Of interest in the study were seven constructs relating to the contents of organisational codes of conduct as previously proposed by Wood, Svensson, Singh and Callaghan in their previous works in this area. The constructs included the relationship of code contents to (1) conduct on behalf of the company, (2) conduct against the company, (3) laws or conventions citation, (4) reference to government agencies or commissions, (5) compliance or enforcement procedures, (6) penalties and (7) general information about and from the company. Each contrast was measured using a total of three items. The constructs and items used to assess the content of the codes were sourced from the literature including studies by Singh et al. (2005:100–102; 2011:108–116). A five-point semantic differential scale ranging from 1 = ‘not at all’ to 5 = ‘comprehensively’ was used to measure the items. The respondents were specifically asked to indicate from their perspective the extent to which they regarded their organisations’ codes to contain the different aspects under investigation. Details of the items statements and the associated constructs are provided in Table 1.

TABLE 1: Scale items and univariate descriptives.
Data analysis

The data were analysed using version 21 of SPSS/AMOS software. The main techniques used in the analysis included descriptive analysis, exploratory and confirmatory factor analysis. Descriptive analysis was conducted in order to check the extent to which the different organisational codes actually contained the different aspects under investigation. Results of the descriptive analysis are provided in Table 1. Exploratory analysis was conducted in order to assess the underlying dimensions in the data and items associated with them. The principal component was used to extract the factors. The initial factor solution was rotated using the varimax rotation method.

According to Hair et al. (2010:99), factor rotation helps one achieve a simpler and more theoretically meaningful factor pattern. The results of the exploratory factor analysis are presented in Table 2. The exploratory factor analysis was followed by confirmatory factor analysis which was performed in order to assess the goodness of fit of the measurement model of the construct for ethics code content. The reliability and validity of the construct were also assessed.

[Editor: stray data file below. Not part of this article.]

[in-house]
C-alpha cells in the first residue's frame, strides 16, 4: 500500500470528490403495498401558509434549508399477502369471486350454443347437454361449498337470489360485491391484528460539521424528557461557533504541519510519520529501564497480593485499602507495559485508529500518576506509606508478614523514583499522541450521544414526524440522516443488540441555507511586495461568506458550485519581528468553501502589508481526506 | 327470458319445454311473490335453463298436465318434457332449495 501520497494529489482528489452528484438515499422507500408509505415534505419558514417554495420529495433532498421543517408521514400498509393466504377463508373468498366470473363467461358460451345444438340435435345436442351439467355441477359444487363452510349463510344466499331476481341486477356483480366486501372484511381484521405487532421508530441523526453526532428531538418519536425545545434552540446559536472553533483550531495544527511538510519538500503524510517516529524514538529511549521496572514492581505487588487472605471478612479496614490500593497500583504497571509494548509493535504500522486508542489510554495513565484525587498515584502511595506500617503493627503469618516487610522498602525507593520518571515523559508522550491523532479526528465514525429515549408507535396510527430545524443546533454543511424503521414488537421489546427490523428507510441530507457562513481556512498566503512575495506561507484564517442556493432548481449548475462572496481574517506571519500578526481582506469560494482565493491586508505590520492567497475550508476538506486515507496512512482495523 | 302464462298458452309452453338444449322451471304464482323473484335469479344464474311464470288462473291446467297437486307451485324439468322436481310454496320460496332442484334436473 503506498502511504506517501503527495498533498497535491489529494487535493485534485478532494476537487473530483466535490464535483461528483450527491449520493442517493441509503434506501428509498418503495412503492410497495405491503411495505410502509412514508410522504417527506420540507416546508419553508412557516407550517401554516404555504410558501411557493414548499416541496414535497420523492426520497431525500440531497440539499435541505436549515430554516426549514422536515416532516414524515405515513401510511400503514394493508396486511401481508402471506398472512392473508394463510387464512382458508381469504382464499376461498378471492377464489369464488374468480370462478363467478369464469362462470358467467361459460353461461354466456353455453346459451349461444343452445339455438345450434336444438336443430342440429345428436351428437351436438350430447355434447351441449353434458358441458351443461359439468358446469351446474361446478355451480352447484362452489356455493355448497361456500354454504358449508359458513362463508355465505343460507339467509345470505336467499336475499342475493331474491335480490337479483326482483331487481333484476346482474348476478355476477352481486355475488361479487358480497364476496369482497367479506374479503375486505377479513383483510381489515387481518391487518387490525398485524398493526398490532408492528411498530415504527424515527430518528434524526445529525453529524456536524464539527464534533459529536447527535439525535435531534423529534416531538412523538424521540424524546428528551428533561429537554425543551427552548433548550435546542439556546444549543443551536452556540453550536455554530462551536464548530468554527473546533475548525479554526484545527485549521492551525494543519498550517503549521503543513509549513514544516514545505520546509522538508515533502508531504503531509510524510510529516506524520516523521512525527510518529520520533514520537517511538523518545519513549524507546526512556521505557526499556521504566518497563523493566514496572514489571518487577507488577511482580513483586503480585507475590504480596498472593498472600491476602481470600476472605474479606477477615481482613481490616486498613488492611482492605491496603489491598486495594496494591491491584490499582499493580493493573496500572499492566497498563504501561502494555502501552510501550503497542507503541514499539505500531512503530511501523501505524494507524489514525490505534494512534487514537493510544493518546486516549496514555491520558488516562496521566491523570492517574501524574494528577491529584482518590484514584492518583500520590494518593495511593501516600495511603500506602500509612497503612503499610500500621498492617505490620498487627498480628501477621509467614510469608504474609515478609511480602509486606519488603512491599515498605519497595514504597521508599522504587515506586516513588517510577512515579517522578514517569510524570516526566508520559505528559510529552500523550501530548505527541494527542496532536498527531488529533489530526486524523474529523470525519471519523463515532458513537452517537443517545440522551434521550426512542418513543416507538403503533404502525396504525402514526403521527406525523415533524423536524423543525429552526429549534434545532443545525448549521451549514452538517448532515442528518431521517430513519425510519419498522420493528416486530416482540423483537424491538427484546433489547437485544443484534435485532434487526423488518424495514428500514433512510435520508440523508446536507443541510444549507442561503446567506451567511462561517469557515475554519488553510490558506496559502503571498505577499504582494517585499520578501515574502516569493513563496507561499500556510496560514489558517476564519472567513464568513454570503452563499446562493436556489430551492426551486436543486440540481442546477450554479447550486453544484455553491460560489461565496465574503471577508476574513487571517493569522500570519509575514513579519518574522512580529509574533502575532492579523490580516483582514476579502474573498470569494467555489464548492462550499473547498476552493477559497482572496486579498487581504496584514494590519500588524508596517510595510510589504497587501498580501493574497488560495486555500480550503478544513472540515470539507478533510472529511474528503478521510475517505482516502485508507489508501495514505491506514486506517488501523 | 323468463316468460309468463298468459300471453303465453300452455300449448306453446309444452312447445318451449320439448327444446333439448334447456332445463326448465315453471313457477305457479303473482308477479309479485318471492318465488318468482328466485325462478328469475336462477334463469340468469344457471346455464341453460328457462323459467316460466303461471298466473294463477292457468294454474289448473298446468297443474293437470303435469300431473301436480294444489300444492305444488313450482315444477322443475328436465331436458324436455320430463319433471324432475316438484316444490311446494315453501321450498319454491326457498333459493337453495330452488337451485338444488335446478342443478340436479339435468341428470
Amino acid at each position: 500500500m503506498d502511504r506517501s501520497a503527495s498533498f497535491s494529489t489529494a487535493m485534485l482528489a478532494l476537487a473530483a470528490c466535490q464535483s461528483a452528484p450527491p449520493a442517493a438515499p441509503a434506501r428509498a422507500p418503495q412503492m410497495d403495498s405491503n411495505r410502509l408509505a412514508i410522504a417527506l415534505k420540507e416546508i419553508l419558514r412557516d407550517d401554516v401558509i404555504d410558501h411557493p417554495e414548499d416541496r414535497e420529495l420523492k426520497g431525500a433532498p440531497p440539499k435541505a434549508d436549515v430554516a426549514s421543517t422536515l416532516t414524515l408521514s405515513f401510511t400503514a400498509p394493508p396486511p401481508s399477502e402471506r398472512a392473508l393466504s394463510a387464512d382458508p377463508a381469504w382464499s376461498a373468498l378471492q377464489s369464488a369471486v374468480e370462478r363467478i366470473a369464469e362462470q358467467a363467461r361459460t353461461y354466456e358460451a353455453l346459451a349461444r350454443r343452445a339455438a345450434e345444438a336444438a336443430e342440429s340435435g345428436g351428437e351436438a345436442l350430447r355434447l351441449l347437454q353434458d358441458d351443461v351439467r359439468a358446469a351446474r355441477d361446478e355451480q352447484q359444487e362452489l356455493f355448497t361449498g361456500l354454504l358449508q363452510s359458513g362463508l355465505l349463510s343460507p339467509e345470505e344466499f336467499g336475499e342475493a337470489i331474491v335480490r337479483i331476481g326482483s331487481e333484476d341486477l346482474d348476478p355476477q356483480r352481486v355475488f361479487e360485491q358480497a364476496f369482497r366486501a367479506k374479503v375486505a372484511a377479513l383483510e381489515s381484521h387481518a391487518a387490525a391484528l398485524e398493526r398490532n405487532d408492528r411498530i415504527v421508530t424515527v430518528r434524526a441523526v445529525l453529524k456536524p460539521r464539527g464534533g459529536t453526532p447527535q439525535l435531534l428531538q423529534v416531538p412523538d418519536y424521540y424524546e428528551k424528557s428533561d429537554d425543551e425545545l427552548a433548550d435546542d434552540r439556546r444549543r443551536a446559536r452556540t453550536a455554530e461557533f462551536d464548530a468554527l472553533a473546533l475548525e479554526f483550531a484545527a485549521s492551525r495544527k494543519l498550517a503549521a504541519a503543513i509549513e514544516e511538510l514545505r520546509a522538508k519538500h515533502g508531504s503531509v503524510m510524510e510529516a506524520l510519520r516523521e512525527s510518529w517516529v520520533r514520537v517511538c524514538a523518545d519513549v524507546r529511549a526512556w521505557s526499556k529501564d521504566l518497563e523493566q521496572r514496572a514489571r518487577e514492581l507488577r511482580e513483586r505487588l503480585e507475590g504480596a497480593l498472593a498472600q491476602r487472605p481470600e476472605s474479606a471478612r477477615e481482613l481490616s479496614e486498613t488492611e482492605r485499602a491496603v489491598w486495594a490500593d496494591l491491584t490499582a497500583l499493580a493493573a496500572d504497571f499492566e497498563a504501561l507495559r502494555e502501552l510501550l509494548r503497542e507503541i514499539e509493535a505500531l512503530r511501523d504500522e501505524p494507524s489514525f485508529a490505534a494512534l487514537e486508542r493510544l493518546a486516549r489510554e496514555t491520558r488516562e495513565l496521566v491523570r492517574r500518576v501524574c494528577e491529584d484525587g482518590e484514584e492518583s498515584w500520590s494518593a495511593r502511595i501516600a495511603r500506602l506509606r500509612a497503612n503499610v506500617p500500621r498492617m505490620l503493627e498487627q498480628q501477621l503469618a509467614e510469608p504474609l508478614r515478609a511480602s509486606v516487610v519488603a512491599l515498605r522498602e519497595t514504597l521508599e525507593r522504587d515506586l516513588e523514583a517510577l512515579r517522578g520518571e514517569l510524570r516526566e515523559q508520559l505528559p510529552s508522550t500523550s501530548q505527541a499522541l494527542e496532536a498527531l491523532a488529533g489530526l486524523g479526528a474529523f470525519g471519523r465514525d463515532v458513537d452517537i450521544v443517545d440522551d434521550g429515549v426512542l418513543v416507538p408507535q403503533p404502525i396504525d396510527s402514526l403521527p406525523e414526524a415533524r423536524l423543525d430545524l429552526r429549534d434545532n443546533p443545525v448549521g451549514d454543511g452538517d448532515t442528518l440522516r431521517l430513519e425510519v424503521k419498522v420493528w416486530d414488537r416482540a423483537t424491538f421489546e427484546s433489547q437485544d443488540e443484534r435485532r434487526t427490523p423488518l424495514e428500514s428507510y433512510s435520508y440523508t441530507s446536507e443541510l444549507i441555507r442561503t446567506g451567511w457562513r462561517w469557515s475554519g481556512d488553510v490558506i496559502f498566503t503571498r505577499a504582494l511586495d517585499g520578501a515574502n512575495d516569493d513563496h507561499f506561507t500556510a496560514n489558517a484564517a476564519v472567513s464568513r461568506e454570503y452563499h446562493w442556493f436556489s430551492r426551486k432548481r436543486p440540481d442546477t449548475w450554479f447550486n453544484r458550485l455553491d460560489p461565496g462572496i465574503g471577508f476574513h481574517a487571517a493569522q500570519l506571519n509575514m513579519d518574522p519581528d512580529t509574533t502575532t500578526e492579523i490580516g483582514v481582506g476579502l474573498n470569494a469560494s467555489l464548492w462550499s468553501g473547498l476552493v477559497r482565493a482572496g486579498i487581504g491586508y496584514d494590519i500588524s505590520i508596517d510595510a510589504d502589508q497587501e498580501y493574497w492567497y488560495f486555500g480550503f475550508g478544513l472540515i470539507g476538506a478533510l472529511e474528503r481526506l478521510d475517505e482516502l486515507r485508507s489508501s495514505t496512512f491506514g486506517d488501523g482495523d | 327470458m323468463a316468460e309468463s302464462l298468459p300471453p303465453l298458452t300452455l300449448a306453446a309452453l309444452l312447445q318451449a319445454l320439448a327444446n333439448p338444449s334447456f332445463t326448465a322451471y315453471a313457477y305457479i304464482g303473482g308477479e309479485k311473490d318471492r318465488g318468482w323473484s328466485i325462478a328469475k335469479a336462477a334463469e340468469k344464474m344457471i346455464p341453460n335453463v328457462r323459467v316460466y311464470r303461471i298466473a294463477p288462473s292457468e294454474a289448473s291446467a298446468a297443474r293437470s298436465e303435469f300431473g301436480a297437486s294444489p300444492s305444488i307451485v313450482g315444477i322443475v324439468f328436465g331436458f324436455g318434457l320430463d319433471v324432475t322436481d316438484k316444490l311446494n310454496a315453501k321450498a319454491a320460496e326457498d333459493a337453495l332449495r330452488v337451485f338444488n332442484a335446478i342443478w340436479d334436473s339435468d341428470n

TABLE 2: Exploratory factor analysis – Code of ethics content.

Empirical findings

The results in Table 1 show that all of the items used in the study had mean values of greater than four. This shows satisfactory consistency across items. The item with the lowest mean was the one noting that the code makes mention of organisations such as the United Nations or similar entities. The mean for this item was 4.02. The item with the highest mean was the one in which the company code described conduct on behalf of the company. The mean for this item was 4.73. Keeping in mind that a five-point scale was used in this study, the findings do not only show high levels of consistency, but also show that companies in the study regard the contents under investigation as important enough to be worth including in their written codes ethics.

The results of the exploratory factor analysis conducted, presented in Table 2, show that while the number of dimensions remained at 7, not all of the 21 items loaded on the seven dimensions. Four dimensions retained their three original items, while three lost an item each that did not load on any other dimension. The dimensions that retained their three original items included those relating to general information about or from the company, reference to government agencies or commissions, conduct against the company and the one on citation of laws or conventions. The three dimensions that had two items each loading on them included those with content relating to conduct on behalf of the company, penalties for illegal behaviour and compliance or enforcement procedures.

It is to be noted that Bartlett’s test of sphericity and the Kaiser–Meyer–Olkin (KMO) measure of sampling adequacy were used in the study to assess the suitability of the data for factor analysis. The results of the test of overall adequacy, presented in Table 3, show that the data were suitable for factor analysis as per Hair et al. (2010:104). The KMO was found to be above the recommended minimum value of 0.5, while Bartlett’s test of sphericity was found to be significant.

TABLE 3: Kaiser–Meyer–Olkin and Bartlett’s test.

After the exploratory factor analysis, confirmatory factor analysis was conducted using the 18 items that loaded on the seven dimensions associated with the ethics code content. Figure 1 shows the measurement model.

FIGURE 1: Code of ethics measurement model.